Recipients will receive an $8,500 annual renewable award.

UWA students will also receive other academic activities 

Story: Phillip Tutor | Photo: Betsy Compton

Dr. John McCall, dean of the College of Natural Sciences and Mathematics at the University of West Alabama, is an unabashed fan of UWA’s biology program. The reasons are numerous, though one sits firmly atop his list.   

“Our biology program has transformed from being a fairly traditional small-school biology program where the kids go to class and they learn,” he said, “to being a hands-on program where students are actively engaged in undergraduate research.”

That transformation, McCall said, is deeply intertwined with the success of a 2014 scholarship program, Biology Opportunities and Scholarships for Success, or BOSS, funded through a $609,000 National Science Foundation grant.

That success has begat more opportunities. Last year, the NSF awarded UWA’s Department of Biological and Environmental Sciences a $1.5 million S-STEM grant (Scholarships in Science, Technology, Engineering and Mathematics) that will fund a similar project — Biology Opportunities and Scholarships for Success II, award number 2128109. The project, which McCall describes as “a larger, more ambitious program” than its predecessor, will run for six years and is designed for undergraduate students. The application deadline is April 15.

BOSS II recipients will receive annual scholarships of $8,500 that are renewable for up to four years. When possible, stacking other UWA scholarships could further reduce financial obligations for qualified students and their families.

Applicants for BOSS II scholarships must enroll in one of the Department of Biological and Environmental Sciences’ majors. UWA expects to reward 30 students through the project, divided into three cohorts of 10 students each for the next three years, McCall said, and is actively recruiting eligible high school sophomores, juniors and seniors.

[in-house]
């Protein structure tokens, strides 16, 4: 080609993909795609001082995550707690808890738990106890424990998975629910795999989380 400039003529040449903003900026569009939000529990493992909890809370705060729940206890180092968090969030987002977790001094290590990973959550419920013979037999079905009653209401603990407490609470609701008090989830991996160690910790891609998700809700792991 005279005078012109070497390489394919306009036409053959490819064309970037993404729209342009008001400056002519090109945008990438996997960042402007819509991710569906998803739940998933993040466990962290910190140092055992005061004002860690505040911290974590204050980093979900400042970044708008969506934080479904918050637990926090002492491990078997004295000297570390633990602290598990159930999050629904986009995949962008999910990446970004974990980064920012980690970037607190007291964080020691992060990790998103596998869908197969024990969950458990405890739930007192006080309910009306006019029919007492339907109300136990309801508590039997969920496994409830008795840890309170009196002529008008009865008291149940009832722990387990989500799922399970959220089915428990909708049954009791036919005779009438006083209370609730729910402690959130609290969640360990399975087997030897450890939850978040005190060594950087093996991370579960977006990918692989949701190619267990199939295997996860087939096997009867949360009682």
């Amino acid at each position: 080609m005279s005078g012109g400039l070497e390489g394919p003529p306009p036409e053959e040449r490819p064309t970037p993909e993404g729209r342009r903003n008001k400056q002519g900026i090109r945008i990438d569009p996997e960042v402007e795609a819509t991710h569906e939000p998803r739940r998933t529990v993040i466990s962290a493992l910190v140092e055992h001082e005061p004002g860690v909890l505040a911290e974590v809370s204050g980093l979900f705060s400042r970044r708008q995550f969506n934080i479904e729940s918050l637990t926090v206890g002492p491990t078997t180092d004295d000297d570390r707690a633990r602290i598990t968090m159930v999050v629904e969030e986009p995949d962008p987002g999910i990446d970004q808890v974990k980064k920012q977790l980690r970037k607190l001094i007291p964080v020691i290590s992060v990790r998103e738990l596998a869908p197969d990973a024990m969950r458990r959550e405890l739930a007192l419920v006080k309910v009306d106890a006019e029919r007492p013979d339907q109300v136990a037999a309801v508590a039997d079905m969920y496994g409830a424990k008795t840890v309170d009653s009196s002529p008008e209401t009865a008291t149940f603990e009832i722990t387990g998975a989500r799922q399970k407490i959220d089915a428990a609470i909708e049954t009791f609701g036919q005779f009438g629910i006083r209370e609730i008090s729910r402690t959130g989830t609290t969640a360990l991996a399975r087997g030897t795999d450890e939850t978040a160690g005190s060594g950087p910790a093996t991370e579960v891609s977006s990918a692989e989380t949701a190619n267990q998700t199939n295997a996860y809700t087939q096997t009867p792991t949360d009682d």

Biology Professor Dr. Mustafa Morsy is UWA’s principal investigator for the BOSS II project. Along with McCall, Drs. Jeffery MeridaMark Davis and Lee Stanton are co-principal investigators.

Besides the financial support, the undergraduate research component of the twin BOSS projects is a major selling point, McCall said, and rests at the heart of the department’s transformation. By stressing research, student internships and attendance at professional-level meetings and conferences, BOSS II provides students with real-world experience to pair with their academic classwork. The NSF grant will also fund a host of other student activities, including a summer boot camp, a well-being assessment, tutoring sessions and academic counseling involving metacognitive study techniques.

Some of those opportunities were prominent in UWA’s previous BOSS project.

“We had undergraduate students that went to research meetings around the country and gave presentations,” McCall said. “They were doing internships. We had students that interned at Yale (University).”

While he credits the initial BOSS project for its role in the biology department’s transformation, he’s quick to explain that “we had a lot of people doing a lot of things outside of BOSS” who were equally important. An example of their influence, he said, is the College of Natural Sciences and Mathematics’ University Research Symposium held annually on UWA’s campus for more than a decade.

In 2011, the first symposium featured 12 student presentations. Since then, the symposium has swelled to include presentations from more than 450 students and 73 faculty mentors. This year’s symposium will be held March 8-9 at UWA’s Bell Conference Center. Morsy is the event’s chair and co-founder.

That symposium is one of the College of Natural Sciences and Mathematics’ most attractive features, McCall said. As for the BOSS II scholarship project, “It’s a great opportunity,” he said.